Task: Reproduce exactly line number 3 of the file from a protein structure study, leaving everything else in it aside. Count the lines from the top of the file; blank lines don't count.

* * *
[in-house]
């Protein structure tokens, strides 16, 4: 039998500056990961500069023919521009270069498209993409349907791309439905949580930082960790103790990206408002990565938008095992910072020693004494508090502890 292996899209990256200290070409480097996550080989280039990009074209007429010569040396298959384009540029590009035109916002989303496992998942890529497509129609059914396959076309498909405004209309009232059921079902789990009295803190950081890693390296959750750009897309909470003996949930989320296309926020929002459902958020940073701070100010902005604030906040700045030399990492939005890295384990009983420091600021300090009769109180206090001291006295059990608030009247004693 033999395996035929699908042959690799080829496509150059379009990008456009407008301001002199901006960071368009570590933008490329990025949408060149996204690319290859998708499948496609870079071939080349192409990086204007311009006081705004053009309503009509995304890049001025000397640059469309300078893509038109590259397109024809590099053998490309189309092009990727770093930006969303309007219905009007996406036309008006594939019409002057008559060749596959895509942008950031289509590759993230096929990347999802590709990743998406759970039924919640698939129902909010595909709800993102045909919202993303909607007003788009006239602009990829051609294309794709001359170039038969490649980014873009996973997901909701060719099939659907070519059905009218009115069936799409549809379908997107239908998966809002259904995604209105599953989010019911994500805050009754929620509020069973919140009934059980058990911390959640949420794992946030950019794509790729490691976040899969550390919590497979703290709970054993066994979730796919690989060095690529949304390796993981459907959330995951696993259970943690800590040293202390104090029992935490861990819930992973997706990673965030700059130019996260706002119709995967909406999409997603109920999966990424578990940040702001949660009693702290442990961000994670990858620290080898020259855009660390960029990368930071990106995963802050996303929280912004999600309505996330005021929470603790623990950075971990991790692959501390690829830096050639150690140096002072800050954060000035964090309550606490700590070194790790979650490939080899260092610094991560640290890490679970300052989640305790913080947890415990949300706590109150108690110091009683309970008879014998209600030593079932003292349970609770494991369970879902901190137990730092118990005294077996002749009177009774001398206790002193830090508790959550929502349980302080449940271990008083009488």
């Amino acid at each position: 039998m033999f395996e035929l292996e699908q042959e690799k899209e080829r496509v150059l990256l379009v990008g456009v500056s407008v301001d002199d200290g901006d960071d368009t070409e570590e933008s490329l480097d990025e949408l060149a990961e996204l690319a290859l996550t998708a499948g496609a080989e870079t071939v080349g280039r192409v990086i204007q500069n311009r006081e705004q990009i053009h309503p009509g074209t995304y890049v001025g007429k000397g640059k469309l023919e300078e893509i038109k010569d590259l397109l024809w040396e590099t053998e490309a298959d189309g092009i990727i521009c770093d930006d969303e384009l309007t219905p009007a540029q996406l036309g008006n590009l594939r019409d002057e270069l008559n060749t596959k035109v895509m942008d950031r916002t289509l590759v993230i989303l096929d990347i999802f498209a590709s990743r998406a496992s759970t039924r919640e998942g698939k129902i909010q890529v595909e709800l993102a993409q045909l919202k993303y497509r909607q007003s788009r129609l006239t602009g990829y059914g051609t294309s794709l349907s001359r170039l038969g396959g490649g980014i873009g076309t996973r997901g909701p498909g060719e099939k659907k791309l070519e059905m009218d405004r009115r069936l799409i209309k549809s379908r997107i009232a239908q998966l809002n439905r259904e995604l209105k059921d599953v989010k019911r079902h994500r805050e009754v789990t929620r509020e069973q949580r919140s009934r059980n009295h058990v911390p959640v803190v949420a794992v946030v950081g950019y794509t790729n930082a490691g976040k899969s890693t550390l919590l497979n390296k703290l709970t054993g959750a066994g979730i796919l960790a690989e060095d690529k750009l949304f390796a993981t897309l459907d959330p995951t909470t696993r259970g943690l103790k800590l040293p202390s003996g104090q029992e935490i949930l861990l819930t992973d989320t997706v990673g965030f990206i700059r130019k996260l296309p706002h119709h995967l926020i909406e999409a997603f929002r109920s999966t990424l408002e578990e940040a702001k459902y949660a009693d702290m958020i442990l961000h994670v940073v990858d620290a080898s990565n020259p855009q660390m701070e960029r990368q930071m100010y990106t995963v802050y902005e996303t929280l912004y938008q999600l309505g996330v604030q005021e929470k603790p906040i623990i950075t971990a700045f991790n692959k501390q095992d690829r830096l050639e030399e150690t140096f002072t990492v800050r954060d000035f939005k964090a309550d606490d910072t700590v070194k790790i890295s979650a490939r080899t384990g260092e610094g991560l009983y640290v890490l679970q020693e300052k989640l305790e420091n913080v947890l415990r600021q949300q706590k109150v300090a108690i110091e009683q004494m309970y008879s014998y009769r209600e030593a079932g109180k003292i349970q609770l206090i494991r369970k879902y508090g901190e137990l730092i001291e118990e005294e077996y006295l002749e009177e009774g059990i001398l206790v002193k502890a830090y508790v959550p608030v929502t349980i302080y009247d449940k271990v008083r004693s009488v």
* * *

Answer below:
């Amino acid at each position: 039998m033999f395996e035929l292996e699908q042959e690799k899209e080829r496509v150059l990256l379009v990008g456009v500056s407008v301001d002199d200290g901006d960071d368009t070409e570590e933008s490329l480097d990025e949408l060149a990961e996204l690319a290859l996550t998708a499948g496609a080989e870079t071939v080349g280039r192409v990086i204007q500069n311009r006081e705004q990009i053009h309503p009509g074209t995304y890049v001025g007429k000397g640059k469309l023919e300078e893509i038109k010569d590259l397109l024809w040396e590099t053998e490309a298959d189309g092009i990727i521009c770093d930006d969303e384009l309007t219905p009007a540029q996406l036309g008006n590009l594939r019409d002057e270069l008559n060749t596959k035109v895509m942008d950031r916002t289509l590759v993230i989303l096929d990347i999802f498209a590709s990743r998406a496992s759970t039924r919640e998942g698939k129902i909010q890529v595909e709800l993102a993409q045909l919202k993303y497509r909607q007003s788009r129609l006239t602009g990829y059914g051609t294309s794709l349907s001359r170039l038969g396959g490649g980014i873009g076309t996973r997901g909701p498909g060719e099939k659907k791309l070519e059905m009218d405004r009115r069936l799409i209309k549809s379908r997107i009232a239908q998966l809002n439905r259904e995604l209105k059921d599953v989010k019911r079902h994500r805050e009754v789990t929620r509020e069973q949580r919140s009934r059980n009295h058990v911390p959640v803190v949420a794992v946030v950081g950019y794509t790729n930082a490691g976040k899969s890693t550390l919590l497979n390296k703290l709970t054993g959750a066994g979730i796919l960790a690989e060095d690529k750009l949304f390796a993981t897309l459907d959330p995951t909470t696993r259970g943690l103790k800590l040293p202390s003996g104090q029992e935490i949930l861990l819930t992973d989320t997706v990673g965030f990206i700059r130019k996260l296309p706002h119709h995967l926020i909406e999409a997603f929002r109920s999966t990424l408002e578990e940040a702001k459902y949660a009693d702290m958020i442990l961000h994670v940073v990858d620290a080898s990565n020259p855009q660390m701070e960029r990368q930071m100010y990106t995963v802050y902005e996303t929280l912004y938008q999600l309505g996330v604030q005021e929470k603790p906040i623990i950075t971990a700045f991790n692959k501390q095992d690829r830096l050639e030399e150690t140096f002072t990492v800050r954060d000035f939005k964090a309550d606490d910072t700590v070194k790790i890295s979650a490939r080899t384990g260092e610094g991560l009983y640290v890490l679970q020693e300052k989640l305790e420091n913080v947890l415990r600021q949300q706590k109150v300090a108690i110091e009683q004494m309970y008879s014998y009769r209600e030593a079932g109180k003292i349970q609770l206090i494991r369970k879902y508090g901190e137990l730092i001291e118990e005294e077996y006295l002749e009177e009774g059990i001398l206790v002193k502890a830090y508790v959550p608030v929502t349980i302080y009247d449940k271990v008083r004693s009488v």